Big Daddys Duluth Review




Big Daddys Review

Rooftop Garden McCormick Place, Chicago

Urban Rooftop Farm ChicagoI first learned about urban/rooftop gardens from my friend Sara Pool, Portland, Oregon’s leading garden and foraging expert. .  She is a big advocate of this kind of thing, and Portland has been an early adapter of the concept.

Attending the National Restaurant Show this past week, I was interested to learn about the garden atop the convention center, McCormick Place. Depending on who is measuring and what criteria is being used, McCormick Place may well be the largest convention center in the world, at over 2.5 million square feet.  It opened  in 1960 at a cost in today’s dollars of nearly a cool billion.

Savor, the consulting group responsible for the food service at the center, partnered with the Chicago Botanic Garden to set up a usable urban farm on the roof of the center.

The garden covers two and a half acres and supplies thousands of pounds of beets, kale, carrots, lettuce, peppers, beans and herbs to Savor’s own outlets in the center, as well as to local restaurants.  Savor’s use takes “farm to fork” to an entirely new level of definition.  20,000 honey bees and 2,000 earthworms hang around to do their part in garden production.

Another benefit of the garden is the Chicago Botanic folks use it as part of their internship program, so young volunteers are able to learn all about where their food comes from and how it gets to their kitchens.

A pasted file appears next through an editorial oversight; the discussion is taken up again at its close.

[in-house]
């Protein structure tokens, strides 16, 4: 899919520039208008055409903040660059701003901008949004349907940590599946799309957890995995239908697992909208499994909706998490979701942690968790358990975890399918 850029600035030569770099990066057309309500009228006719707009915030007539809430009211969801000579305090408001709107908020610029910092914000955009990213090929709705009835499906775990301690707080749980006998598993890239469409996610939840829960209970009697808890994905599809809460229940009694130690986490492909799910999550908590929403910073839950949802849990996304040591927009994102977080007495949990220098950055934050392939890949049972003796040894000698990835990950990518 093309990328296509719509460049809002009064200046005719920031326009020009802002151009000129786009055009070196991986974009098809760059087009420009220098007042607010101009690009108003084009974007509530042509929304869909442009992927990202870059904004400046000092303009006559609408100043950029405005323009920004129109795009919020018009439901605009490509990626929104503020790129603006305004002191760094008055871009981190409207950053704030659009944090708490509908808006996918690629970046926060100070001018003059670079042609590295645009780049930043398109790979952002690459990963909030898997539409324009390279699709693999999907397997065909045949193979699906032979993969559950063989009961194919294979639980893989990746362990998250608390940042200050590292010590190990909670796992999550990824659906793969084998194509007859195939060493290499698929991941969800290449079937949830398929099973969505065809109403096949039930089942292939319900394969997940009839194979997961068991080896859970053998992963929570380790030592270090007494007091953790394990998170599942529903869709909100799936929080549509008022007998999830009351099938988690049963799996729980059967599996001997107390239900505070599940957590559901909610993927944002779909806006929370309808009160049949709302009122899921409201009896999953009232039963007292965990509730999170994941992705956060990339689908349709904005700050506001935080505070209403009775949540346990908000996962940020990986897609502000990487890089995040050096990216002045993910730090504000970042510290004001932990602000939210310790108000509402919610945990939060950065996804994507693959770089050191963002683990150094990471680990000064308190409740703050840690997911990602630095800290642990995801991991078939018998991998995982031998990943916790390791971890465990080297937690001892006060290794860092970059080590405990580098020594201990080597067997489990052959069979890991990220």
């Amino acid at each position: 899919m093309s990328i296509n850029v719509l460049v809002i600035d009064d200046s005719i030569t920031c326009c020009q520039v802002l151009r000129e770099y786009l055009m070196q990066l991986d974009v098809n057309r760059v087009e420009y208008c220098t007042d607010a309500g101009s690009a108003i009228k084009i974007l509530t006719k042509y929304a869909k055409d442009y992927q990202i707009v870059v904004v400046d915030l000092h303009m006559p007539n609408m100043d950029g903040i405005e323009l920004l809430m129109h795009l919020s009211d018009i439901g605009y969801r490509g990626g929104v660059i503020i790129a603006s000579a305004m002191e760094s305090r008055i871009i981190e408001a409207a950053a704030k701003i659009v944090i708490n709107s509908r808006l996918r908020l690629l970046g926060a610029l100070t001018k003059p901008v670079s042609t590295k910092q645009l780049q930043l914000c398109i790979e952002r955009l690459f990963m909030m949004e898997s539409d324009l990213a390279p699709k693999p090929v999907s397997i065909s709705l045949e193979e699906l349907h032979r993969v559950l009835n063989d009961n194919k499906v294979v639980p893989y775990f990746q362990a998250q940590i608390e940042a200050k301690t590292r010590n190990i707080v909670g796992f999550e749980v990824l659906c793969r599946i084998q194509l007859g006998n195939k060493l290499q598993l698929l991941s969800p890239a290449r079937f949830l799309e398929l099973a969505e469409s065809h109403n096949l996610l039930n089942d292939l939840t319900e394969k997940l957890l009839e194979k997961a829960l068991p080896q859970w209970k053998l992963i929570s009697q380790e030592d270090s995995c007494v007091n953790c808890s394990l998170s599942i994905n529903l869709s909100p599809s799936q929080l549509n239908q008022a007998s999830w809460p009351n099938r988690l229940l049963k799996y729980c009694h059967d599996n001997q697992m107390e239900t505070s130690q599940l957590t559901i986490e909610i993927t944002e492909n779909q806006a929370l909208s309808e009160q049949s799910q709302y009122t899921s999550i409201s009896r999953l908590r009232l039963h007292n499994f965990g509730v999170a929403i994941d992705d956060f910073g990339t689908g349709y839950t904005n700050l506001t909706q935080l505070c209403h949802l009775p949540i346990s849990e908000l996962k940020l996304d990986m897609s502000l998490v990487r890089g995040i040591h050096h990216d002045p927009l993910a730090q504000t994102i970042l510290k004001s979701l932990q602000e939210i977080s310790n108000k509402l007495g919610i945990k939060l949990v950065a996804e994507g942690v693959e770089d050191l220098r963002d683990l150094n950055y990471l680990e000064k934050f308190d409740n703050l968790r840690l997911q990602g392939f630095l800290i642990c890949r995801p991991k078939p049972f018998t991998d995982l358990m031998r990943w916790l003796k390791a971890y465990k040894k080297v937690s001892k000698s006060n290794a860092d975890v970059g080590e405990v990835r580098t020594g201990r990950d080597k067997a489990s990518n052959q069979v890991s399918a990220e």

Urban Rooftop Farm Chicago



Fuddruckers Review

Fuddruckers ReviewSpoiler alert.  I really enjoyed this visit.   Can’t remember when the last time was that I stopped in a Fuddruckers, but it was certainly prior to their menu expansion, including “exotic” burgers, like elk, boar, turkey, kobe, and others (depending on location).

I went with the elk ($9.99) and it was cooked to order, got a side of rings ($2.70) and an iced tea ($1.75).

The “fixins” bar, (mustard, mayo, molten cheese,  ketchup, garlicy dill chips, onion, jalapenos, lettuce, tomato and more) was well stocked and immaculate.

This location had the Coke Freestyle fountain machines, that pack 100 + varieties of soda and other Coke products into a single vend operation.

The fries had seasoned salt on them, I can take that or leave it, but it was a pretty light dusting.  The onion rings are cut thin and have a light crispy breading.

There are a lot of other menu choices, both for mains, and sides.

One kind of “oh oh” for me is both the fries and rings came from a warming tray, so they could have been fresher, and I’d also like to see mini trays or plates at the fixings bar.

Other than that?  When I want a fast-casual burger, Fuddruckers is my new go-to place!

Fuddruckers Review

Elk Burger on Wheat Bun